If Question C is adopted, voters would no longer be able to vote for a majority of the council -- one member from their district and four at-large members. Instead, each resident would only be able to vote for a member from their district. Proponents claim this will help newcomers get elected, make council members more responsive to citizens and reduce the influence of "special interests" on elections. We beg to differ. We think it would reverse Montgomery County's long heritage of balanced and consistent countywide policymaking. This is why.
The last election, in 2002, proved that:
* Newcomers can win, and incumbency does not guarantee smooth sailing. Four new council members gained office, including a minority candidate and a woman. Two incumbents were defeated -- one from a single-member district, one at-large.
* Money does not ensure success. Of the winning candidates in both the at-large and district races, the ones who spent the least money garnered the most votes. (That's us.)
Question C would actually reduce access and influence for the average voter:
* If residents could vote for just one council member, they would lose access to county decision makers. A resident who is unhappy with his or her district council member's positions or performance could no longer turn elsewhere for help.
* Having all single-member districts would lead to increased parochialism and vote trading. Council members would have no incentive to care about needs in a faraway district. That problem is why Prince George's County residents will vote on a charter amendment to add at-large members this fall.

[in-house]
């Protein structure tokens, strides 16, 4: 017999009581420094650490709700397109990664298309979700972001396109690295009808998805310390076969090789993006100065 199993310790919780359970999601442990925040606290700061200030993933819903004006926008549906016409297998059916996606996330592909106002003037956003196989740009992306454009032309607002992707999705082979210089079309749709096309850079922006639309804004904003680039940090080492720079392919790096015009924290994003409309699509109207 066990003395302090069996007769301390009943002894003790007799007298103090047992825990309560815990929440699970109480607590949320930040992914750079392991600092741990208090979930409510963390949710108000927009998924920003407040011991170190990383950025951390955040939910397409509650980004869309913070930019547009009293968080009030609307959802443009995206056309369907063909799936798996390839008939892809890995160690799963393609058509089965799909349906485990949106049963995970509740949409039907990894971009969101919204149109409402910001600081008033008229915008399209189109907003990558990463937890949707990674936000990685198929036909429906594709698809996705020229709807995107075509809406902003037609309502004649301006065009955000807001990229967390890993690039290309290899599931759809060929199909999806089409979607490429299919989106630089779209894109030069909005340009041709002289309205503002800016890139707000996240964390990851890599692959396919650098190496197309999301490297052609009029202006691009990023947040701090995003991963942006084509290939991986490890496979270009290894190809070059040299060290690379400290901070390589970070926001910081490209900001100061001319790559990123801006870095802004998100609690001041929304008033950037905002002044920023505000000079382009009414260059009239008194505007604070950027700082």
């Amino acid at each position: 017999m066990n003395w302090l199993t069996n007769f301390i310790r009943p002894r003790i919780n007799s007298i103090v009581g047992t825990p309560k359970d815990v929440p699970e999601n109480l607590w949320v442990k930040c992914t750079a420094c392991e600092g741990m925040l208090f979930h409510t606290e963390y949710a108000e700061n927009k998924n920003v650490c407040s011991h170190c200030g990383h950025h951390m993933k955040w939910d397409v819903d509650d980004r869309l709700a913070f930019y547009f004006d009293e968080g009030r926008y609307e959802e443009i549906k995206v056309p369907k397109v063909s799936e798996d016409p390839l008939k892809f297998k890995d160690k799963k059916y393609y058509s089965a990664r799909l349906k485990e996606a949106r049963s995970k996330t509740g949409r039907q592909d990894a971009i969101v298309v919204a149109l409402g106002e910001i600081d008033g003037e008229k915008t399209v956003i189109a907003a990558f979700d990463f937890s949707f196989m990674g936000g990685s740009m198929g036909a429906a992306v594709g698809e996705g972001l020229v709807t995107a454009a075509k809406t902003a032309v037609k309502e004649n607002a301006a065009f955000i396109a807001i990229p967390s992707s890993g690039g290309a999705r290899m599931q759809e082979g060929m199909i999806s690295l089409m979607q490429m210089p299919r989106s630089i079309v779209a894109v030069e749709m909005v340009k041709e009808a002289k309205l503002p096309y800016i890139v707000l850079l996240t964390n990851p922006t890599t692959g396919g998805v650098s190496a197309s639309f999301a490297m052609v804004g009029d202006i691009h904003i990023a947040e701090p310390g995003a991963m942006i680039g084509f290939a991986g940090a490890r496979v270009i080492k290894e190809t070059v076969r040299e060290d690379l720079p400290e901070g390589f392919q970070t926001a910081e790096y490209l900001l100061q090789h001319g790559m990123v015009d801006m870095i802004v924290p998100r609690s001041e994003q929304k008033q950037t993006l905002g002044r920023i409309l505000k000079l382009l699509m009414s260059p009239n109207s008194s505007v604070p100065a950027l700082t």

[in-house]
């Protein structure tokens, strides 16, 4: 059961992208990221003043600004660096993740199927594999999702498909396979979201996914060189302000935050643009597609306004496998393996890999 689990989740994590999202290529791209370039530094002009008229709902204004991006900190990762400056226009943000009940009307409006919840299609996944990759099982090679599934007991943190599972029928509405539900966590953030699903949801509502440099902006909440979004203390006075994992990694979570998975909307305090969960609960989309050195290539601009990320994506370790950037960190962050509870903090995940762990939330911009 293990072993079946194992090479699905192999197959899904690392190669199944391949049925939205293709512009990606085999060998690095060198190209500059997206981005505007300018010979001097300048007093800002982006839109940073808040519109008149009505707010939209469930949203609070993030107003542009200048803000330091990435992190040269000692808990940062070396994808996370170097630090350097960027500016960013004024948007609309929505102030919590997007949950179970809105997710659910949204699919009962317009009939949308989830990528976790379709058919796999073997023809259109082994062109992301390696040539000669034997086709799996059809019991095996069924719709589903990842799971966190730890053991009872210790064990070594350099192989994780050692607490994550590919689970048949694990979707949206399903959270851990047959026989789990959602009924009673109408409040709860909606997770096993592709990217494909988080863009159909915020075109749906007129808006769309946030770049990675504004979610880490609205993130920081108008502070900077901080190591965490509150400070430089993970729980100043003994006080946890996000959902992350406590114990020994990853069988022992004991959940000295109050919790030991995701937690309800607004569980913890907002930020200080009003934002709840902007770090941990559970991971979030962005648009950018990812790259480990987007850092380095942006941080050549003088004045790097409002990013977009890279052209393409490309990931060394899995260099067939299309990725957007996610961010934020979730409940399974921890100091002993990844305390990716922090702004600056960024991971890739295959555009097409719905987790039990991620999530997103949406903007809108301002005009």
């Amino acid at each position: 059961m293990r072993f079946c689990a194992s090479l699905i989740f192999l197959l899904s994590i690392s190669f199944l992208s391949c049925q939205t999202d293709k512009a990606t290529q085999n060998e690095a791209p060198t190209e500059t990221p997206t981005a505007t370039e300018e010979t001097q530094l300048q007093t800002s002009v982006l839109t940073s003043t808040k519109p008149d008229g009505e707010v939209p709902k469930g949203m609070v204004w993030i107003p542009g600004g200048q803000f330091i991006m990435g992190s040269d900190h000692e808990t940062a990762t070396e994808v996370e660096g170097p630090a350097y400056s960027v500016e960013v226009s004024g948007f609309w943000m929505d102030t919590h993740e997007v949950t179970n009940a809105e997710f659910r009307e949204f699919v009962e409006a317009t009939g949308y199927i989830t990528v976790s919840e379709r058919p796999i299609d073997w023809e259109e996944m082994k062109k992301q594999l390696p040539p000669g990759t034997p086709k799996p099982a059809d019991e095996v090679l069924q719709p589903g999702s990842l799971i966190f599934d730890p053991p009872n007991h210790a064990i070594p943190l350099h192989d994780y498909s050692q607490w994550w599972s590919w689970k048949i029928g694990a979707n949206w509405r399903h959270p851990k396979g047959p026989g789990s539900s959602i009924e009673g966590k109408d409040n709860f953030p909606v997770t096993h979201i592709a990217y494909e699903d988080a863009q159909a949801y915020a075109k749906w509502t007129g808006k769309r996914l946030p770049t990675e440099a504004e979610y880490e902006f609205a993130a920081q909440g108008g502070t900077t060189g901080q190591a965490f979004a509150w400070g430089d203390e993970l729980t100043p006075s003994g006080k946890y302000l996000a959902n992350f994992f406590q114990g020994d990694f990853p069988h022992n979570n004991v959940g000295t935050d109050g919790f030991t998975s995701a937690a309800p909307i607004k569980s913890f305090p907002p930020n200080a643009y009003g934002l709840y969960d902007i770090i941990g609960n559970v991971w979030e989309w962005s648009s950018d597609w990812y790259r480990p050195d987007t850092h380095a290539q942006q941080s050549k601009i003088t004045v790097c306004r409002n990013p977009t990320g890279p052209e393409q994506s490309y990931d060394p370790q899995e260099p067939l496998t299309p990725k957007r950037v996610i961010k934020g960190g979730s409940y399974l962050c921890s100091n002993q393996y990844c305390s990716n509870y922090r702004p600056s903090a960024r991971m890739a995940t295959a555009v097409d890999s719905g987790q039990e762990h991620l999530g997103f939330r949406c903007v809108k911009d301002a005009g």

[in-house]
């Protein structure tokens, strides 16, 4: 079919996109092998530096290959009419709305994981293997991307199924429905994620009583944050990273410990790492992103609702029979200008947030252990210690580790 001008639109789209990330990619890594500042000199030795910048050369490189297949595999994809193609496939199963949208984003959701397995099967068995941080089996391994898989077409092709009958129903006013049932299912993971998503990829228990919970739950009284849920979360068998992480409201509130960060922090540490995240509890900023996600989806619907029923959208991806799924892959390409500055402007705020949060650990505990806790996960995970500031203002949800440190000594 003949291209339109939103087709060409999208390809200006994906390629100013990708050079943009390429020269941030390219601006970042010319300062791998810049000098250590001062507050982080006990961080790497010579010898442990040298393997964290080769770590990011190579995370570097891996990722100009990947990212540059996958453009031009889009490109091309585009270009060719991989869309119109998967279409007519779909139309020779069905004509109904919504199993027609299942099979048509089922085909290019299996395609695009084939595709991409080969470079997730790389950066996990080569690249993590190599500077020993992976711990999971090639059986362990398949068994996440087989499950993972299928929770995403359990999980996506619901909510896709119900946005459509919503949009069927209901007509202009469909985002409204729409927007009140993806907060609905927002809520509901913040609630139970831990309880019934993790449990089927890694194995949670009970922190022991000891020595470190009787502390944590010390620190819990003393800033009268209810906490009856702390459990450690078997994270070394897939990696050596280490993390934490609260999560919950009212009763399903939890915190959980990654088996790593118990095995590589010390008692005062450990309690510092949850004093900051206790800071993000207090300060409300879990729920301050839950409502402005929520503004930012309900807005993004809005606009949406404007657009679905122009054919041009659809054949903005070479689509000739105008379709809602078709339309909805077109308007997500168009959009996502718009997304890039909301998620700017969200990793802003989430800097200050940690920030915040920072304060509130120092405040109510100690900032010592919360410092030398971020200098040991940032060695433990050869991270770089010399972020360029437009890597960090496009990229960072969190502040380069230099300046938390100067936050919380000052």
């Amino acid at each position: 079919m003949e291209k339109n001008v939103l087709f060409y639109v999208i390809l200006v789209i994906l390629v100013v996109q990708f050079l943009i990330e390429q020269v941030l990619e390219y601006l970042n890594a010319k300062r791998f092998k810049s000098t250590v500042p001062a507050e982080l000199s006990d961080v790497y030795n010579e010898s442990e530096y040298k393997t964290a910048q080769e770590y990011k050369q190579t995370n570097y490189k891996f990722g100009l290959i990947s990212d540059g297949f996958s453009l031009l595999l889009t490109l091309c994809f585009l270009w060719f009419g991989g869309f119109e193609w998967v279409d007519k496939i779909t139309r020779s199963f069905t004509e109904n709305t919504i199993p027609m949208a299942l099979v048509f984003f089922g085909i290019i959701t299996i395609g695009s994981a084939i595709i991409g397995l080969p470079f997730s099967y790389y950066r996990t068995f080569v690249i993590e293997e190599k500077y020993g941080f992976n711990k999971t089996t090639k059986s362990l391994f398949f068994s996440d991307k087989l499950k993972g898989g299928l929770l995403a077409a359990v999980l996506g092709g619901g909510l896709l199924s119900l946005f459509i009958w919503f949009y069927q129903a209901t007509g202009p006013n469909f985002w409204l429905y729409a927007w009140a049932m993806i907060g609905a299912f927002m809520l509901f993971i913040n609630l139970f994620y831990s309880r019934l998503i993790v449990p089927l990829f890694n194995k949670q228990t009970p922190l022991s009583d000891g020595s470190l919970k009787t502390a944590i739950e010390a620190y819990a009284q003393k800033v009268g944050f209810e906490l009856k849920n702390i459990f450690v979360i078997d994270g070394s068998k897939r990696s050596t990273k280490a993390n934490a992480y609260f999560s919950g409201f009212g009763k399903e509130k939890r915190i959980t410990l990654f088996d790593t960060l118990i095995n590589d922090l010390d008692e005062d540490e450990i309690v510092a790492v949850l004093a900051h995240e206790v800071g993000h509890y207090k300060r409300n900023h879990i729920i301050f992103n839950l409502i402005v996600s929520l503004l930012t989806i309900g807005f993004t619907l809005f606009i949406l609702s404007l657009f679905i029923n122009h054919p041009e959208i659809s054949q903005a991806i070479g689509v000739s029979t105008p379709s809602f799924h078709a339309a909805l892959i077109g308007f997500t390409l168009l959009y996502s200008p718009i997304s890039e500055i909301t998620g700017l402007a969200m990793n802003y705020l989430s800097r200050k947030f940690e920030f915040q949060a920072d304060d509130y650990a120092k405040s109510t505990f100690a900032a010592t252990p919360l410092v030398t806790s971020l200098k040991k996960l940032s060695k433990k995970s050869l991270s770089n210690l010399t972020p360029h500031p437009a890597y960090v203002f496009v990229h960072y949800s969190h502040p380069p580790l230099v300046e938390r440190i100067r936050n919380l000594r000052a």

The role of money is not changing:
* Campaign contributions by special interests won't go away. Donors will seek a sympathetic ear no matter what the council's structure. Only legislation regulating campaign contributions could address this.
* It's not necessarily cheaper to run in a single-member district. Funds raised in some recent district races have been as high as those raised by at-large candidates. Campaign costs increase as more candidates compete and issues grow hotter. That's politics.
Question C proponents correctly argue that it's difficult for at-large members to represent a specific constituency. But we think that's a good thing. Montgomery County has complicated issues that require complicated answers -- from all of us.
Speaking for both camps, we know that we may not please every constituency every time we raise our hands. But we think that's a fair price to pay for balancing competing interests on a countywide basis. It's not a problem that we need Amendment C to fix. Vote no.
Floreen (D-At Large) is serving her first term as a council member. Praisner (D-Eastern County) is serving her fourth term.